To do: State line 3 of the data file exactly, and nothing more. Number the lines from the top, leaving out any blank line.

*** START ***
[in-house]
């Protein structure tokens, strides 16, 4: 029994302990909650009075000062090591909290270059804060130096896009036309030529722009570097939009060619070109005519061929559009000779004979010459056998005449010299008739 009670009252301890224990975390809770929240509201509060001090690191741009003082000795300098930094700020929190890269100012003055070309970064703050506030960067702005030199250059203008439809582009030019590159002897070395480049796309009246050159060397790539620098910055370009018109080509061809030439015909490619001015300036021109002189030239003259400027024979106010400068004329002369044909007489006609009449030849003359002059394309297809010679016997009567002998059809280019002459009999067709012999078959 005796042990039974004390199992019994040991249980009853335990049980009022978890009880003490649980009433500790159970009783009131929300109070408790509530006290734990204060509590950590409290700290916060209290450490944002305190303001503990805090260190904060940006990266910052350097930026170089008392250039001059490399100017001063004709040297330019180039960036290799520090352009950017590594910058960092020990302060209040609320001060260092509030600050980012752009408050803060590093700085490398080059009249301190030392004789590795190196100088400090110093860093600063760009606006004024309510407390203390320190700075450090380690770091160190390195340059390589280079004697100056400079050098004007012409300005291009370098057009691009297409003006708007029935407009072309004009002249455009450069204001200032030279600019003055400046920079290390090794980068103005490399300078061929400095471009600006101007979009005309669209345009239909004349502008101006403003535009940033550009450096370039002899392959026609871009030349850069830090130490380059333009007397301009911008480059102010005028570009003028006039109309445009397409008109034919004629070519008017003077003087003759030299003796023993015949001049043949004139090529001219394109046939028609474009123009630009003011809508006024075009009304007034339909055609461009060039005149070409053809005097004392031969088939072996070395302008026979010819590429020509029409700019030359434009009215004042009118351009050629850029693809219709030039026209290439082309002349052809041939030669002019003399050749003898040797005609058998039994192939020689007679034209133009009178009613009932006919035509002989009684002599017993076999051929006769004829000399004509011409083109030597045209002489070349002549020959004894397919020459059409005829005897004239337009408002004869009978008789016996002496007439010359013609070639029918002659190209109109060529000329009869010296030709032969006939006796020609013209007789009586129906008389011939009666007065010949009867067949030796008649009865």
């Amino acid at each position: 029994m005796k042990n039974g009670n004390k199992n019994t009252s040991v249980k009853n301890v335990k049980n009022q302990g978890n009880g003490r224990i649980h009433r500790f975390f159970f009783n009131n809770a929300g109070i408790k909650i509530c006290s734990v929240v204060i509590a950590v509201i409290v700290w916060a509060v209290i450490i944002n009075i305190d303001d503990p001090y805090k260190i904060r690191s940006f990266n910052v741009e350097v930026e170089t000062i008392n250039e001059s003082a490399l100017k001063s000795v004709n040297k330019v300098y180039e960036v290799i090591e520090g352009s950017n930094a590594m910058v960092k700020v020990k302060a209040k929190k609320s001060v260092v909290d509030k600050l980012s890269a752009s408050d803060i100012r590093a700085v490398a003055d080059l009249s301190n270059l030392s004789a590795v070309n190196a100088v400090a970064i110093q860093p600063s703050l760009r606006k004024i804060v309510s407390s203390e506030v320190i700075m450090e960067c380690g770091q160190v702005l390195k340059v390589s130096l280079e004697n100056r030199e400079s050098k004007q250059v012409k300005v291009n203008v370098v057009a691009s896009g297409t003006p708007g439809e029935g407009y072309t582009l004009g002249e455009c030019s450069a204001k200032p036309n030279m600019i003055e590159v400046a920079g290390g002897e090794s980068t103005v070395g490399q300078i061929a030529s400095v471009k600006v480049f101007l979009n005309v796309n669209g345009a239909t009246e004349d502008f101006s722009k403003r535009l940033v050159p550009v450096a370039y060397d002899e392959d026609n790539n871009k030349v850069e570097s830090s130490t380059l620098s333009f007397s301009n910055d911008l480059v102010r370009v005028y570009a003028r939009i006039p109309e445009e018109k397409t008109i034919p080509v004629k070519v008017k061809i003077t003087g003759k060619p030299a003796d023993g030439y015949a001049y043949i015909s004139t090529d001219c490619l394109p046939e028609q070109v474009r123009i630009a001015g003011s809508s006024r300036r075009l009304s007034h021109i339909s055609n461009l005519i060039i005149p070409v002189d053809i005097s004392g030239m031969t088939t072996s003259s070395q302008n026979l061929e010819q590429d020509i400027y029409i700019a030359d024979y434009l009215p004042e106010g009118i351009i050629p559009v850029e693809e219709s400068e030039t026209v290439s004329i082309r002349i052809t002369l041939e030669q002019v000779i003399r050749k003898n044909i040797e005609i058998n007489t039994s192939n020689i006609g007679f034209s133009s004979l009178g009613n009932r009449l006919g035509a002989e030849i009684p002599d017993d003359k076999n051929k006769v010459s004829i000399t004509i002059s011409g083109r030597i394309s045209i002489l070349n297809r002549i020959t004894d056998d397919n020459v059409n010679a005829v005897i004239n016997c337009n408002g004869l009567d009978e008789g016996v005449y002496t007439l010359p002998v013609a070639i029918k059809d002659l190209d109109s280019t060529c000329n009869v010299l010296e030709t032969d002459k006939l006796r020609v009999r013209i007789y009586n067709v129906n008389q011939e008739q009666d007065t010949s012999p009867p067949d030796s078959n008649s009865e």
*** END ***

């Amino acid at each position: 029994m005796k042990n039974g009670n004390k199992n019994t009252s040991v249980k009853n301890v335990k049980n009022q302990g978890n009880g003490r224990i649980h009433r500790f975390f159970f009783n009131n809770a929300g109070i408790k909650i509530c006290s734990v929240v204060i509590a950590v509201i409290v700290w916060a509060v209290i450490i944002n009075i305190d303001d503990p001090y805090k260190i904060r690191s940006f990266n910052v741009e350097v930026e170089t000062i008392n250039e001059s003082a490399l100017k001063s000795v004709n040297k330019v300098y180039e960036v290799i090591e520090g352009s950017n930094a590594m910058v960092k700020v020990k302060a209040k929190k609320s001060v260092v909290d509030k600050l980012s890269a752009s408050d803060i100012r590093a700085v490398a003055d080059l009249s301190n270059l030392s004789a590795v070309n190196a100088v400090a970064i110093q860093p600063s703050l760009r606006k004024i804060v309510s407390s203390e506030v320190i700075m450090e960067c380690g770091q160190v702005l390195k340059v390589s130096l280079e004697n100056r030199e400079s050098k004007q250059v012409k300005v291009n203008v370098v057009a691009s896009g297409t003006p708007g439809e029935g407009y072309t582009l004009g002249e455009c030019s450069a204001k200032p036309n030279m600019i003055e590159v400046a920079g290390g002897e090794s980068t103005v070395g490399q300078i061929a030529s400095v471009k600006v480049f101007l979009n005309v796309n669209g345009a239909t009246e004349d502008f101006s722009k403003r535009l940033v050159p550009v450096a370039y060397d002899e392959d026609n790539n871009k030349v850069e570097s830090s130490t380059l620098s333009f007397s301009n910055d911008l480059v102010r370009v005028y570009a003028r939009i006039p109309e445009e018109k397409t008109i034919p080509v004629k070519v008017k061809i003077t003087g003759k060619p030299a003796d023993g030439y015949a001049y043949i015909s004139t090529d001219c490619l394109p046939e028609q070109v474009r123009i630009a001015g003011s809508s006024r300036r075009l009304s007034h021109i339909s055609n461009l005519i060039i005149p070409v002189d053809i005097s004392g030239m031969t088939t072996s003259s070395q302008n026979l061929e010819q590429d020509i400027y029409i700019a030359d024979y434009l009215p004042e106010g009118i351009i050629p559009v850029e693809e219709s400068e030039t026209v290439s004329i082309r002349i052809t002369l041939e030669q002019v000779i003399r050749k003898n044909i040797e005609i058998n007489t039994s192939n020689i006609g007679f034209s133009s004979l009178g009613n009932r009449l006919g035509a002989e030849i009684p002599d017993d003359k076999n051929k006769v010459s004829i000399t004509i002059s011409g083109r030597i394309s045209i002489l070349n297809r002549i020959t004894d056998d397919n020459v059409n010679a005829v005897i004239n016997c337009n408002g004869l009567d009978e008789g016996v005449y002496t007439l010359p002998v013609a070639i029918k059809d002659l190209d109109s280019t060529c000329n009869v010299l010296e030709t032969d002459k006939l006796r020609v009999r013209i007789y009586n067709v129906n008389q011939e008739q009666d007065t010949s012999p009867p067949d030796s078959n008649s009865e």